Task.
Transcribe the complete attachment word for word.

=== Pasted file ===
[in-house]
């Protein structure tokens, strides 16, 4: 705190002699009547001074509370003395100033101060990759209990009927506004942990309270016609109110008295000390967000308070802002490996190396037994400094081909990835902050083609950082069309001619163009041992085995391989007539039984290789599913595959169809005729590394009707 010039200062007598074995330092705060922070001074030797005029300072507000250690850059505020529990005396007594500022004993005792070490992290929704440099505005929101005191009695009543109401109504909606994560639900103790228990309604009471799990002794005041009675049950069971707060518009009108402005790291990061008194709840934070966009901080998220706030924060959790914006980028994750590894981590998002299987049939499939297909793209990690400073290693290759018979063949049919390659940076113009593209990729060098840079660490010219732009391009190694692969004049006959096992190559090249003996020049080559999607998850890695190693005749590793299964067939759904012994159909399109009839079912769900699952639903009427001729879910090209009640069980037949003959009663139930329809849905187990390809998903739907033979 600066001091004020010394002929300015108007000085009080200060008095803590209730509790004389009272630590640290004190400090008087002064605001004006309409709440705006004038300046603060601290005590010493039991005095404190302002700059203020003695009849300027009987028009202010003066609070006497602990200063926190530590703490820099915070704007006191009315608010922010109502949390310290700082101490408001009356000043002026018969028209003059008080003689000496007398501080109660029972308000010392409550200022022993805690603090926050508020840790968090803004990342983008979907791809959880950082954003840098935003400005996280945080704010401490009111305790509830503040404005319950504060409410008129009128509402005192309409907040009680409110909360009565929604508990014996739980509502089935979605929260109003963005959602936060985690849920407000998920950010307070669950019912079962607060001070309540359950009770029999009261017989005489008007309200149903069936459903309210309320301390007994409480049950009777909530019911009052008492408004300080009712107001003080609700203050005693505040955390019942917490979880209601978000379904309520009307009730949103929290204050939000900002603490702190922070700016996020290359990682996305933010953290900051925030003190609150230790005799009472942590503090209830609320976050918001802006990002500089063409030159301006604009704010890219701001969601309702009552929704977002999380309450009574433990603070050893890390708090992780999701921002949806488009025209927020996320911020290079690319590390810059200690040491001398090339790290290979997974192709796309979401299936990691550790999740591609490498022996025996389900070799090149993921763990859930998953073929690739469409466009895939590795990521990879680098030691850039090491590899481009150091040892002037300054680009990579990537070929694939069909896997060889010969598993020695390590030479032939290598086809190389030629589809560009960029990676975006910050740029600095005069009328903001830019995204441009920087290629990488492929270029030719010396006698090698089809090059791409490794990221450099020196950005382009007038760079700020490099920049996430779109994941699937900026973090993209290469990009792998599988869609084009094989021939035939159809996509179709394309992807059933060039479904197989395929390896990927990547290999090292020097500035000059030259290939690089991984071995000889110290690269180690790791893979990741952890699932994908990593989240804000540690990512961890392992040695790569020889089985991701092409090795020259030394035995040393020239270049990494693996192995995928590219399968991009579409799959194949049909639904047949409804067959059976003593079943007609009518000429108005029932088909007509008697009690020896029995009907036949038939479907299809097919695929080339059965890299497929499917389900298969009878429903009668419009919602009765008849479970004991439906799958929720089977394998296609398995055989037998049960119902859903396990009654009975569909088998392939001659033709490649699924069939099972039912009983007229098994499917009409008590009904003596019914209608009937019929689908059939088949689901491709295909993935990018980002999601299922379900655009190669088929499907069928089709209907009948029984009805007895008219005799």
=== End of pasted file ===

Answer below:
[in-house]
């Protein structure tokens, strides 16, 4: 705190002699009547001074509370003395100033101060990759209990009927506004942990309270016609109110008295000390967000308070802002490996190396037994400094081909990835902050083609950082069309001619163009041992085995391989007539039984290789599913595959169809005729590394009707 010039200062007598074995330092705060922070001074030797005029300072507000250690850059505020529990005396007594500022004993005792070490992290929704440099505005929101005191009695009543109401109504909606994560639900103790228990309604009471799990002794005041009675049950069971707060518009009108402005790291990061008194709840934070966009901080998220706030924060959790914006980028994750590894981590998002299987049939499939297909793209990690400073290693290759018979063949049919390659940076113009593209990729060098840079660490010219732009391009190694692969004049006959096992190559090249003996020049080559999607998850890695190693005749590793299964067939759904012994159909399109009839079912769900699952639903009427001729879910090209009640069980037949003959009663139930329809849905187990390809998903739907033979 600066001091004020010394002929300015108007000085009080200060008095803590209730509790004389009272630590640290004190400090008087002064605001004006309409709440705006004038300046603060601290005590010493039991005095404190302002700059203020003695009849300027009987028009202010003066609070006497602990200063926190530590703490820099915070704007006191009315608010922010109502949390310290700082101490408001009356000043002026018969028209003059008080003689000496007398501080109660029972308000010392409550200022022993805690603090926050508020840790968090803004990342983008979907791809959880950082954003840098935003400005996280945080704010401490009111305790509830503040404005319950504060409410008129009128509402005192309409907040009680409110909360009565929604508990014996739980509502089935979605929260109003963005959602936060985690849920407000998920950010307070669950019912079962607060001070309540359950009770029999009261017989005489008007309200149903069936459903309210309320301390007994409480049950009777909530019911009052008492408004300080009712107001003080609700203050005693505040955390019942917490979880209601978000379904309520009307009730949103929290204050939000900002603490702190922070700016996020290359990682996305933010953290900051925030003190609150230790005799009472942590503090209830609320976050918001802006990002500089063409030159301006604009704010890219701001969601309702009552929704977002999380309450009574433990603070050893890390708090992780999701921002949806488009025209927020996320911020290079690319590390810059200690040491001398090339790290290979997974192709796309979401299936990691550790999740591609490498022996025996389900070799090149993921763990859930998953073929690739469409466009895939590795990521990879680098030691850039090491590899481009150091040892002037300054680009990579990537070929694939069909896997060889010969598993020695390590030479032939290598086809190389030629589809560009960029990676975006910050740029600095005069009328903001830019995204441009920087290629990488492929270029030719010396006698090698089809090059791409490794990221450099020196950005382009007038760079700020490099920049996430779109994941699937900026973090993209290469990009792998599988869609084009094989021939035939159809996509179709394309992807059933060039479904197989395929390896990927990547290999090292020097500035000059030259290939690089991984071995000889110290690269180690790791893979990741952890699932994908990593989240804000540690990512961890392992040695790569020889089985991701092409090795020259030394035995040393020239270049990494693996192995995928590219399968991009579409799959194949049909639904047949409804067959059976003593079943007609009518000429108005029932088909007509008697009690020896029995009907036949038939479907299809097919695929080339059965890299497929499917389900298969009878429903009668419009919602009765008849479970004991439906799958929720089977394998296609398995055989037998049960119902859903396990009654009975569909088998392939001659033709490649699924069939099972039912009983007229098994499917009409008590009904003596019914209608009937019929689908059939088949689901491709295909993935990018980002999601299922379900655009190669088929499907069928089709209907009948029984009805007895008219005799």